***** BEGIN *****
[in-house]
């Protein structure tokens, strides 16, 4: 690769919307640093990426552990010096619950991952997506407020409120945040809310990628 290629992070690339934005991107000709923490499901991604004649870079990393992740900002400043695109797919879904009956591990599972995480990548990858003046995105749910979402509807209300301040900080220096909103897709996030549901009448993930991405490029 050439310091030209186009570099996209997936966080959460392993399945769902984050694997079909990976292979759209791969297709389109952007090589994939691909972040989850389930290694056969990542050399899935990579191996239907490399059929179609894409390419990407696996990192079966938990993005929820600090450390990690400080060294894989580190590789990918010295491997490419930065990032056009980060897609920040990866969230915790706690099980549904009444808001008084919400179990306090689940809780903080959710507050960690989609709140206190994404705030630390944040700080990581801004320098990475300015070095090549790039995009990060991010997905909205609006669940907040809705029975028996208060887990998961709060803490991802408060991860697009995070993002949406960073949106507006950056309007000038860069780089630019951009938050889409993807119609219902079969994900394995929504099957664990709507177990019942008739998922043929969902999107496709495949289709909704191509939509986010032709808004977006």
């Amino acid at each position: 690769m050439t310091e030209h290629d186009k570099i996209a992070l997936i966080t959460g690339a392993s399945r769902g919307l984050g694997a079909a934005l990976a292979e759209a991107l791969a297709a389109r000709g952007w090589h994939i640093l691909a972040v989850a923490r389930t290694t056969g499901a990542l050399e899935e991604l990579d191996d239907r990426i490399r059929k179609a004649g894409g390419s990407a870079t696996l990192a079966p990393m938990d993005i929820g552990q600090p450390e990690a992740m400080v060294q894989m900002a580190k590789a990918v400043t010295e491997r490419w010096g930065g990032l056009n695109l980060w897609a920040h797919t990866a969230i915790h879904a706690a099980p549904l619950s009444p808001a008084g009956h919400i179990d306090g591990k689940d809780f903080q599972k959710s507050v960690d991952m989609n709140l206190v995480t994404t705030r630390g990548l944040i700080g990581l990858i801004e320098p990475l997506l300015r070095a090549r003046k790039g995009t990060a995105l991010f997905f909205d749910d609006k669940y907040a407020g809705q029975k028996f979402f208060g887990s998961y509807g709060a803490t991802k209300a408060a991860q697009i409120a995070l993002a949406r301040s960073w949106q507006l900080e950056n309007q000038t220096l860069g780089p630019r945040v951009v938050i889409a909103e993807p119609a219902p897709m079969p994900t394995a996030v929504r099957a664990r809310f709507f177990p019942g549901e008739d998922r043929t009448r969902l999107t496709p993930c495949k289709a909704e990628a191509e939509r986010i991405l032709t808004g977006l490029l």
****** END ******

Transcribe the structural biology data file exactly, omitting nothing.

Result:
[in-house]
């Protein structure tokens, strides 16, 4: 690769919307640093990426552990010096619950991952997506407020409120945040809310990628 290629992070690339934005991107000709923490499901991604004649870079990393992740900002400043695109797919879904009956591990599972995480990548990858003046995105749910979402509807209300301040900080220096909103897709996030549901009448993930991405490029 050439310091030209186009570099996209997936966080959460392993399945769902984050694997079909990976292979759209791969297709389109952007090589994939691909972040989850389930290694056969990542050399899935990579191996239907490399059929179609894409390419990407696996990192079966938990993005929820600090450390990690400080060294894989580190590789990918010295491997490419930065990032056009980060897609920040990866969230915790706690099980549904009444808001008084919400179990306090689940809780903080959710507050960690989609709140206190994404705030630390944040700080990581801004320098990475300015070095090549790039995009990060991010997905909205609006669940907040809705029975028996208060887990998961709060803490991802408060991860697009995070993002949406960073949106507006950056309007000038860069780089630019951009938050889409993807119609219902079969994900394995929504099957664990709507177990019942008739998922043929969902999107496709495949289709909704191509939509986010032709808004977006």
């Amino acid at each position: 690769m050439t310091e030209h290629d186009k570099i996209a992070l997936i966080t959460g690339a392993s399945r769902g919307l984050g694997a079909a934005l990976a292979e759209a991107l791969a297709a389109r000709g952007w090589h994939i640093l691909a972040v989850a923490r389930t290694t056969g499901a990542l050399e899935e991604l990579d191996d239907r990426i490399r059929k179609a004649g894409g390419s990407a870079t696996l990192a079966p990393m938990d993005i929820g552990q600090p450390e990690a992740m400080v060294q894989m900002a580190k590789a990918v400043t010295e491997r490419w010096g930065g990032l056009n695109l980060w897609a920040h797919t990866a969230i915790h879904a706690a099980p549904l619950s009444p808001a008084g009956h919400i179990d306090g591990k689940d809780f903080q599972k959710s507050v960690d991952m989609n709140l206190v995480t994404t705030r630390g990548l944040i700080g990581l990858i801004e320098p990475l997506l300015r070095a090549r003046k790039g995009t990060a995105l991010f997905f909205d749910d609006k669940y907040a407020g809705q029975k028996f979402f208060g887990s998961y509807g709060a803490t991802k209300a408060a991860q697009i409120a995070l993002a949406r301040s960073w949106q507006l900080e950056n309007q000038t220096l860069g780089p630019r945040v951009v938050i889409a909103e993807p119609a219902p897709m079969p994900t394995a996030v929504r099957a664990r809310f709507f177990p019942g549901e008739d998922r043929t009448r969902l999107t496709p993930c495949k289709a909704e990628a191509e939509r986010i991405l032709t808004g977006l490029l």